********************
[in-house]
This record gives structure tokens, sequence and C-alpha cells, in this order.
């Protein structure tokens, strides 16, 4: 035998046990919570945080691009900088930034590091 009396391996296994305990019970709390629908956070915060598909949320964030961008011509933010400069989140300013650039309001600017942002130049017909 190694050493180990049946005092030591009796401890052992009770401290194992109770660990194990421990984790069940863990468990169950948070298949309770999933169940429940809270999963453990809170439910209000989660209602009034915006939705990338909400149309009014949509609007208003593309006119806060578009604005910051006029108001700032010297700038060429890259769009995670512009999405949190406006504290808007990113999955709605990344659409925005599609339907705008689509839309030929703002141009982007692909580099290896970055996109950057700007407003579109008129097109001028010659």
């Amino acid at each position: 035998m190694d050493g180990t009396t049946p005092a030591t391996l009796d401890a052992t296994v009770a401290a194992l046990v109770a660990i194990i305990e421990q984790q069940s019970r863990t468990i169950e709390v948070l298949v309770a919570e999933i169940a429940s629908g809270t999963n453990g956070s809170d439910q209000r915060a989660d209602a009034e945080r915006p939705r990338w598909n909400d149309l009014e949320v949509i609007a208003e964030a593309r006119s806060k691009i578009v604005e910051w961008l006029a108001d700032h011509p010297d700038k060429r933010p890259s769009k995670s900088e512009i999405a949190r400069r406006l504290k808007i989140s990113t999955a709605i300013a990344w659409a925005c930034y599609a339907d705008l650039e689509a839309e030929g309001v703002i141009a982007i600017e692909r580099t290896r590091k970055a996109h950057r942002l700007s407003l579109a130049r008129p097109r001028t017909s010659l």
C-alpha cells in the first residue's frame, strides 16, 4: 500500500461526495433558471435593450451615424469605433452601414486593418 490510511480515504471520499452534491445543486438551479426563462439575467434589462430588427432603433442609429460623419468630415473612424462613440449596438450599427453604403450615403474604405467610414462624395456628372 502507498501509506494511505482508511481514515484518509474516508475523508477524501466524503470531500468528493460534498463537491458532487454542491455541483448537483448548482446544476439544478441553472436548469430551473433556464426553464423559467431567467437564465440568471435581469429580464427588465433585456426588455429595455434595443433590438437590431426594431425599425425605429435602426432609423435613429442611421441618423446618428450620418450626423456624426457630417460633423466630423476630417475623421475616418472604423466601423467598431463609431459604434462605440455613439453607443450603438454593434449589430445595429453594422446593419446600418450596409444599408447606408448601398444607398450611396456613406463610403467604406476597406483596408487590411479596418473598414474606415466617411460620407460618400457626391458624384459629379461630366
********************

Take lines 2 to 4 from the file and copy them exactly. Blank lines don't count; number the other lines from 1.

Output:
This record gives structure tokens, sequence and C-alpha cells, in this order.
């Protein structure tokens, strides 16, 4: 035998046990919570945080691009900088930034590091 009396391996296994305990019970709390629908956070915060598909949320964030961008011509933010400069989140300013650039309001600017942002130049017909 190694050493180990049946005092030591009796401890052992009770401290194992109770660990194990421990984790069940863990468990169950948070298949309770999933169940429940809270999963453990809170439910209000989660209602009034915006939705990338909400149309009014949509609007208003593309006119806060578009604005910051006029108001700032010297700038060429890259769009995670512009999405949190406006504290808007990113999955709605990344659409925005599609339907705008689509839309030929703002141009982007692909580099290896970055996109950057700007407003579109008129097109001028010659």
């Amino acid at each position: 035998m190694d050493g180990t009396t049946p005092a030591t391996l009796d401890a052992t296994v009770a401290a194992l046990v109770a660990i194990i305990e421990q984790q069940s019970r863990t468990i169950e709390v948070l298949v309770a919570e999933i169940a429940s629908g809270t999963n453990g956070s809170d439910q209000r915060a989660d209602a009034e945080r915006p939705r990338w598909n909400d149309l009014e949320v949509i609007a208003e964030a593309r006119s806060k691009i578009v604005e910051w961008l006029a108001d700032h011509p010297d700038k060429r933010p890259s769009k995670s900088e512009i999405a949190r400069r406006l504290k808007i989140s990113t999955a709605i300013a990344w659409a925005c930034y599609a339907d705008l650039e689509a839309e030929g309001v703002i141009a982007i600017e692909r580099t290896r590091k970055a996109h950057r942002l700007s407003l579109a130049r008129p097109r001028t017909s010659l």